Function: iPad tabletop stand.
Developer: Griffin Technology
As far as I can remember, every iPad commercial has shown people holding the device and, without a doubt, that’s how I use it the majority of the time. However, there are definitely times when you want to prop the iPad up on a desk or table—watching movies, typing in Pages, and viewing slideshows all come to mind. Furthermore, these various activities all lend themselves towards using the iPad in different orientations.
With the iPad Dock and the iPad Keyboard Dock, Apple offers two different solutions tabletop usage, but both options are essentially limited to a single use-case: portrait viewing for the Dock and portrait typing for the Keyboard Dock. Having distinct accessories for use individual use cases can get expensive and cumbersome, and neither of these options allows for any sort of landscape viewing. Of course, I’d be remiss if I didn’t point out that the Keyboard Dock includes the eponymous keyboard.
As the name would imply, the Loop is an oval-shaped stand made of black and gray plastic that attempts to address these different use cases. It has the ability to securely display the iPad in two different position—a higher position at a 10–15° angle that looks about to be about same angle as the iPad Dock and a lower position at around 60°. Furthermore, you can choose between either portrait or landscape mode for either position.
The Loop holds the iPad in a variety of positions.
The iPad is held fairly sturdily in any of the four positions. Using normal force, I’ve only see a slight wobble when tapping at the top of the screen in the higher position. The movement isn’t anything that I would consider troublesome, however, and the iPad has been held perfectly in the other three configurations. The Loop’s sturdiness is due to a combination of its slightly bottom-heavy nature and the three rubber feet that provide traction against the tabletop. You won’t be swiveling this stand to show your iPad to other people.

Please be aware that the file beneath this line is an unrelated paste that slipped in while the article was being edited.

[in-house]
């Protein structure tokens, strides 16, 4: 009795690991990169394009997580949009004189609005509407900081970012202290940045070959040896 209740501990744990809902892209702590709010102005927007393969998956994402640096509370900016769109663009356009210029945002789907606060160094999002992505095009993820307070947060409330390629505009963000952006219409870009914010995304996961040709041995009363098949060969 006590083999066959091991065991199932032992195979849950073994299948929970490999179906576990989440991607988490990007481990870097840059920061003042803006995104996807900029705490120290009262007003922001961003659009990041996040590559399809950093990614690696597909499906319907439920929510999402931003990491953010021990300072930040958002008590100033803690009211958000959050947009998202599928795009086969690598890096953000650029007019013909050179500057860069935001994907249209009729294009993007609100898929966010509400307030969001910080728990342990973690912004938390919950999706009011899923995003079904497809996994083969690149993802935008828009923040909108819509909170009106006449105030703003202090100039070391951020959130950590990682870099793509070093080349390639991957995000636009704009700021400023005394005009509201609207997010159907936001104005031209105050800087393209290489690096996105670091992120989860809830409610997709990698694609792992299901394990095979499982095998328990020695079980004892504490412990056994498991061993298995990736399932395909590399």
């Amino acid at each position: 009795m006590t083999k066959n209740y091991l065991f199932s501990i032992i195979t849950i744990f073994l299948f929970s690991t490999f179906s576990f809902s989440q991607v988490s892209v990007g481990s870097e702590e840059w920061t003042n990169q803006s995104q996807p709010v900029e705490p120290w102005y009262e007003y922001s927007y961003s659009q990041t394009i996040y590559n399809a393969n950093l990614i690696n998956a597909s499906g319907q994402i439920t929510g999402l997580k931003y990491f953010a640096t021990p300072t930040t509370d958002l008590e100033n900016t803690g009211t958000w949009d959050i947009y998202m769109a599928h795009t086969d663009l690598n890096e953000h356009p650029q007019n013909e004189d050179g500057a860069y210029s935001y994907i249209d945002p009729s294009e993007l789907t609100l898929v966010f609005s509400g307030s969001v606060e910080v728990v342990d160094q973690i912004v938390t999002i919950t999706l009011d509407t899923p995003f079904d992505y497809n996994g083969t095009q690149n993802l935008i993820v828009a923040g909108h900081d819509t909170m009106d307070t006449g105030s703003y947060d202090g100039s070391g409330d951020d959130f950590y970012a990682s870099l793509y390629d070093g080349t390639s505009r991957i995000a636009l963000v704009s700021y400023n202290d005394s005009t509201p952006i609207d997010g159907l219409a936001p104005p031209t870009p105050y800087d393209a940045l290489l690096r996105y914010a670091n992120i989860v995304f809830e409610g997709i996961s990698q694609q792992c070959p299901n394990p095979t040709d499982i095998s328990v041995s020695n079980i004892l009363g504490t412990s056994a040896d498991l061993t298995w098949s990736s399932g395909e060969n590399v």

As you might expect from a stand that supports arbitrary positioning of the iPad, the Loop doesn’t have a dock connector. Instead, the back of the Loop includes a small cutout where you can slide a dock cable. In any of the four positions, it’s technically possible to plug in both a dock cable and a set of headphones, with two caveats for portrait mode.
The Loop can hold the iPad in a a similar position to Apple’s iPad Dock.
First, when using the lower position, you’ll need to have the dock connector at the top and plug in your headphones at the bottom. Apple’s headphones will fit in the space available, but you’ll need to position the iPad at your table’s edge to use headphones with a larger plug.
Second, when using the higher position, it usually makes more sense to put the dock connector at the bottom. There’s plenty of room for Apple’s slim dock cable, but the taller style Apple used to make sits with the cable connection point against with the tabletop. I don’t know if this could cause issues with the cable, but I’d be hesitant to put constant pressure on the connection point in this way. It’s also conceivable that third-party accessories might have trouble fitting into the available space. (I don’t know about any home accessories that would fall into this category, but I know the connector on my car kit wouldn’t fit.) However, there’s nothing stopping you from flipping the iPad and plugging the dock cable in at the iPad’s top.
The dock cable functionality generally works well, but I’ve occasionally had the cord slip outside the cutout and lift part of the Loop off the table. When this happens, the Loop can wobble or even slip around the table (since the cable will lift one of the rubber feet off the table surface). It seems like the most common reason for cable slippage is when the cord isn’t perpendicular to the Loop, and gets pulled to one side of the cutout.
While the Loop’s clearly not the more portable device, it’s perfectly functional on the road, assuming you have the ability to carry it. (It’s not going to fit well into a slim carry bag, for instance.) I recently took the Loop and the iPad on vacation and used the combination in my hotel and on the flight. In my room, I had no trouble typing up e-mails (in the lower position) or flipping through Twitterrific (in the higher position). While I was on the flight, the iPad was held in the perfect landscape position for tray table movie viewing, all while leaving plenty of room for my (for now) complimentary soft drink.
The Loop also hold the iPad in a position that’s comfortable when typing.
On the one hand, $30 might seem a bit expensive for what may seem to be little more than shaped plastic, but I’m hard-pressed to think of many iPad-specific devices at a lower price point. The one device that does come to mind is Apple’s iPad Dock—at $29, it’s a whole dollar less expensive. It does offer audio-out capabilities that the Loop lacks, but it only holds the iPad in one of the four positions offered by the Loop. As somebody who owns both, I definitely get more use out of the Loop and, if I had to do it all over again, I wouldn’t even bother with Apple’s dock. The Loop is just that good.